Clinical Orthopaedics and Related Research ®

A Publication of The Association of Bone and Joint Surgeons ®

Determinants of Hip Displacement in Children With Cerebral Palsy

Chia Hsieh Chang MD, Ying Chih Wang MD, Pei Chi Ho MS, Ai Wen Hwang MD, Hsuan Kai Kao MD, Wei Chun Lee MD, Wen E. Yang MD, Ken N. Kuo MD

Abstract

Background

Coxa valga and femoral anteversion often are seen in patients with spastic hip displacement and osteotomy is recommended. However, the relationship between femoral deformities and hip displacement has not been clearly defined and other factors, such as joint motion and posture, should be considered before recommending treatment.

Questions

For children with cerebral palsy with Gross Motor Function Classification System Level IV or V, we questioned (1) whether hip abduction range correlates with hip displacement, (2) what the relationships are between proximal femoral deformities and hip displacement, and (3) whether the patient with a windblown posture has greater degrees of femoral anteversion?

Methods

We retrospectively studied 31 consecutive children with cerebral palsy with Level IV or V gross motor function who underwent three-dimensional CT for preoperative assessment of hip displacement between January 2010 and December 2013. Among the children, 23 had a windblown posture and eight had symmetric hip motion. Femoral anteversion and true neck-shaft angle were measured from the three-dimensional CT images. Migration percentage was the dependent variable we chose to study in relation to femoral anteversion, neck-shaft angle, maximal hip abduction, and hip flexion contracture, using correlations and multiple linear regressions. Using ANOVA and Scheffé’s post hoc tests, we analyzed and compared the data of 23 abducted hips and 23 adducted hips in the 23 children with windblown posture and in 16 displaced hips in the eight children with symmetric hip abduction.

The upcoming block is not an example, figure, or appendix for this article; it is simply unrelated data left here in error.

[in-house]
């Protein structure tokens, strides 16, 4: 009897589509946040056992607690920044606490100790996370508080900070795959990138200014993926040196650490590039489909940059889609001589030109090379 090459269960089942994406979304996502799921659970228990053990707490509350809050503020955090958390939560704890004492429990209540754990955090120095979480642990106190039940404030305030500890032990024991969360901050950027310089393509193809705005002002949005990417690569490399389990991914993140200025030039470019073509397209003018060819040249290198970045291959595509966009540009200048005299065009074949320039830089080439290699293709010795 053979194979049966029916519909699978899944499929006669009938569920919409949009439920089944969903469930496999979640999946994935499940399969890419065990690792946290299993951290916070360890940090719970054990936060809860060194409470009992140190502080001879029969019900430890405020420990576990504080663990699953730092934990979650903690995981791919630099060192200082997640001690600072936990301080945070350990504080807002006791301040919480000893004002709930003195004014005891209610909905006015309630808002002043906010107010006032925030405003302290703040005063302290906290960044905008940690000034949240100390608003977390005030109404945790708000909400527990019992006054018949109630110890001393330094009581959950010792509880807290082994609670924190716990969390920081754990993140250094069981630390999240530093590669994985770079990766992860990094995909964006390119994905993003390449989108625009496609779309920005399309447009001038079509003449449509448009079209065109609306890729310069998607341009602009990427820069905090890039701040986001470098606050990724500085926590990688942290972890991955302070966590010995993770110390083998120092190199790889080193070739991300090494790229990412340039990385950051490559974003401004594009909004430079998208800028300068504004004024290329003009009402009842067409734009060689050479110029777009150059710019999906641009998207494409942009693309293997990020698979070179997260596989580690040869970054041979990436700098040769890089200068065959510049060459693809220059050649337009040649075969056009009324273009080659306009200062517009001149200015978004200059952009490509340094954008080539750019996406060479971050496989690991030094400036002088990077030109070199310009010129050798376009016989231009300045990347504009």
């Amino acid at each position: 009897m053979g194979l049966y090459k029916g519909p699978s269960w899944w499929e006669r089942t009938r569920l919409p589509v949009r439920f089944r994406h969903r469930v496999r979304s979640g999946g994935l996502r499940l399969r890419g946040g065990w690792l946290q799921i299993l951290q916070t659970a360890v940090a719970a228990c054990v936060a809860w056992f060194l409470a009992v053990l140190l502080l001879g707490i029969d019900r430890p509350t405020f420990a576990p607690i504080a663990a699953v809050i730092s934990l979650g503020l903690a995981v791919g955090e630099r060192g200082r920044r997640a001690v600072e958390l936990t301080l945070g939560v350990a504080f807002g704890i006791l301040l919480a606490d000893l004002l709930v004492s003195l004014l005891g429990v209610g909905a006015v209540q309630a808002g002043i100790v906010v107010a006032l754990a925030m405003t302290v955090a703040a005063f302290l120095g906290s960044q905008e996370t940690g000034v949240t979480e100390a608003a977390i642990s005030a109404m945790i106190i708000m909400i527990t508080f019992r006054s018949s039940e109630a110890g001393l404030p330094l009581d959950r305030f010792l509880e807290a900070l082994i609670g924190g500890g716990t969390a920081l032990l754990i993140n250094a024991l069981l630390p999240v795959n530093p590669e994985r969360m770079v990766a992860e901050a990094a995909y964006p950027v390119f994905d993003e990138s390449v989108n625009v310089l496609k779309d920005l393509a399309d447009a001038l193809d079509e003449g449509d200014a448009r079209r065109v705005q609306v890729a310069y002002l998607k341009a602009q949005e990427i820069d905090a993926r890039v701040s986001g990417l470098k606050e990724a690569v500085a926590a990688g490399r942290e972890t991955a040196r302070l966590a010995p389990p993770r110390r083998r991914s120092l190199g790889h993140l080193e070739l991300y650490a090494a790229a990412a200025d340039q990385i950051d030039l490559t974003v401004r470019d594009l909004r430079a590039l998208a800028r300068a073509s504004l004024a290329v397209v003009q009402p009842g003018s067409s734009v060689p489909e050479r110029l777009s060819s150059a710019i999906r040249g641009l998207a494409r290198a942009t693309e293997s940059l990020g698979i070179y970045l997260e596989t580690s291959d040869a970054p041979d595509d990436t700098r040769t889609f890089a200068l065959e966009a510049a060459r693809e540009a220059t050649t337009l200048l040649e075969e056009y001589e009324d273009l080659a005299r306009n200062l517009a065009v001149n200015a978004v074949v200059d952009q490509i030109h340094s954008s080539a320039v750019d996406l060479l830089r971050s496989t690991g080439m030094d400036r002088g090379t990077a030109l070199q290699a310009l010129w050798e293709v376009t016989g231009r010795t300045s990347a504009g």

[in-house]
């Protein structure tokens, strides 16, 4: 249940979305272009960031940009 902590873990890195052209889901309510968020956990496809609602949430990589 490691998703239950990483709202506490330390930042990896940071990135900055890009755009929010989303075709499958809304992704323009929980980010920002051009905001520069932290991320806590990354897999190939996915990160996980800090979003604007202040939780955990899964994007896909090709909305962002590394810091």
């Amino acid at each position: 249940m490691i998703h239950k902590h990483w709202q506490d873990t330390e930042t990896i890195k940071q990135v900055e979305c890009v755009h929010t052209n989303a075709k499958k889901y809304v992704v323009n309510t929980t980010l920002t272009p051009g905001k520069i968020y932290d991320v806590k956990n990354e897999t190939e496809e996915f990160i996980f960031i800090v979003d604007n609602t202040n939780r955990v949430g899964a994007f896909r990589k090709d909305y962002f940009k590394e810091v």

Results

Greater migration percentage was associated with less hip abduction range (r = −0.86; p < 0.001). Femoral anteversion had a weak correlation (r = 0.28; p < 0.05) to migration percentage, and the association became insignificant after considering hip abduction motion. Adducted windblown hips had greater femoral anteversion than the symmetric displaced hips and abducted windblown hips (46° vs 36° and 38°, respectively; p < 0.05).

Conclusions

Our study results did not support a relationship between femoral deformities and hip displacement after considering gross motor function and hip abduction motion. Greater femoral anteversion was noted in the adducted hips of patients with windblown posture, and derotation osteotomy is especially recommended.

Level of Evidence

Level III, diagnostic study.

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